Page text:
Come January, the National Automotive Policy (NAP) 2014 will reached its fourth year of implementation.
From the onset, the common goal was straightforward – to create an ecosystem in which healthy competition could spur the creation of businesses and jobs that had the competitive instinct and capability to match customer expectation sustainably.
The policy was a product of all views. When it was announced, we knew it was not a path laced with roses. We knew there were thorns. In order to stay competitive, changes had to be made by all. Investments were not only monetary, but they also included investment of mindset, culture and time.
In fact, those thorns grew sharper than expected. A year into the policy, significant gains were seen. Car prices became competitive, exports started growing and vehicle sales reached an all-time high, only to be hampered by an uncertain economy and shocks in foreign exchange rates.
Short-term setbacks are part of the business cycle. The development of capabilities and the competitive spirit, however, cannot be eroded by economic fluctuations. For me, that progress is more important. Tough times never last, but tough people will last.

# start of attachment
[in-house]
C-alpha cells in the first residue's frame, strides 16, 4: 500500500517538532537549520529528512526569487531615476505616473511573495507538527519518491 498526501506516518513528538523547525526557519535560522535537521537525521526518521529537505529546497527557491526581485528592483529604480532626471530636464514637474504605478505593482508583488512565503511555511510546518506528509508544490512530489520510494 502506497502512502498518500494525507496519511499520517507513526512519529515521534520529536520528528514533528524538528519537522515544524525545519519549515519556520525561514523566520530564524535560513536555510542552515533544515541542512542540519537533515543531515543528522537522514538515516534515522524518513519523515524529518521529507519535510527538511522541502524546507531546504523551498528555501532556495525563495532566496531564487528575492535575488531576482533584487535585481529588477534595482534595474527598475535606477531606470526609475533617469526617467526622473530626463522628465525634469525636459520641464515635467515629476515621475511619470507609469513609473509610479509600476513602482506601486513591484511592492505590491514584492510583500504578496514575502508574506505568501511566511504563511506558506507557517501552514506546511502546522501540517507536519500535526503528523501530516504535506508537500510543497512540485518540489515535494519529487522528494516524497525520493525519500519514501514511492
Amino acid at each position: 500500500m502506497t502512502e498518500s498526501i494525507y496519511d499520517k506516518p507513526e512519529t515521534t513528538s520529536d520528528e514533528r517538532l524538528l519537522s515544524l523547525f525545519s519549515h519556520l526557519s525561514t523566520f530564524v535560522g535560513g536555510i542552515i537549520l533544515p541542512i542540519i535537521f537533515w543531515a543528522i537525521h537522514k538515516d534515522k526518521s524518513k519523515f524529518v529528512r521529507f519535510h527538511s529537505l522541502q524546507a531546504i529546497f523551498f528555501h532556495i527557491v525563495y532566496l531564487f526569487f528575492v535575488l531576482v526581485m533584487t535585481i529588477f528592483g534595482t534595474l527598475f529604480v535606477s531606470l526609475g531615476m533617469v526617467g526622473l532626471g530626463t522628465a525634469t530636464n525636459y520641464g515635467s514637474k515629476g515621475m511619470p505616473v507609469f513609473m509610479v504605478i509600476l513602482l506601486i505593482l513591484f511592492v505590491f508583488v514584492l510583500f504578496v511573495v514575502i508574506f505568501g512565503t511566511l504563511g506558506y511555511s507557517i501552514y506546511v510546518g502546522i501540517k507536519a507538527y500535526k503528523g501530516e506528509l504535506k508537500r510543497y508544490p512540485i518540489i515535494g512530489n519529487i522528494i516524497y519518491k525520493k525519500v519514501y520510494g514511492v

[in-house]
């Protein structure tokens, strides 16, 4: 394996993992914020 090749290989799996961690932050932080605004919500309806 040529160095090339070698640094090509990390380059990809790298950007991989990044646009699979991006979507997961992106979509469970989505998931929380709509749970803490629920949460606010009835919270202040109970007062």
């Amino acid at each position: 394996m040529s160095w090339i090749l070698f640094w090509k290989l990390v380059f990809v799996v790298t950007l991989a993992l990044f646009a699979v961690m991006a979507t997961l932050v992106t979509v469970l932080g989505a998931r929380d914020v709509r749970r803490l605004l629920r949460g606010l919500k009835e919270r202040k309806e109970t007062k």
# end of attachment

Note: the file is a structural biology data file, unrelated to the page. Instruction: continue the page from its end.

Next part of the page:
With this in mind, I am glad that this is one of few occasions I am not writing about what has to be done, but what has been done.
Last weekend, I took time out of my schedule to visit my mother in Nilai.
The ride was smooth, serene and most importantly, felt very safe. Most of all, this level of comfort was provided to me by the ingenuity and talent of the Malaysian people.
The new Perodua Myvi felt spacious, has luxurious handling and surpasses expectations.
It comes with a five-star New Car Assessment Programme for Southeast Asian Countries Rating and the variant I own comes with advanced safety assistance – pre-collision warning and braking, front departure alert and pedal mis-operation control.
These features are available in the entry-level model, bringing advanced safety features to all. It is also one of the most efficient vehicles in term of fuel consumption.
The Myvi is designed by Malaysian engineers. I can attest that it was no small feat and took years of hard work, innovation and an immense learning curve. It also required the company’s leadership to take bold and ambitious risks in order to deliver.
Last but not least, it required the tremendous support of local vendors – 90 per cent of Myvi components were developed by Malaysian automotive businesses.
It all started with a policy – one that needed the buy-in and support of all. I am thankful that despite the challenges we faced, the spirit and support did not fade.
I hope all Malaysians can go to the nearest showroom and admire the hard work we have all put in to deliver a more competitive automotive industry.
Spend some time testing the car, feel its comfort and the advance features. It is not just a product, but a proud philosophy built by fellow countrymen.
All that is left to say is, my congratulations to Perodua, its vendors and Malaysia.
The writer is the chief executive officer of Malaysia Automotive Institute.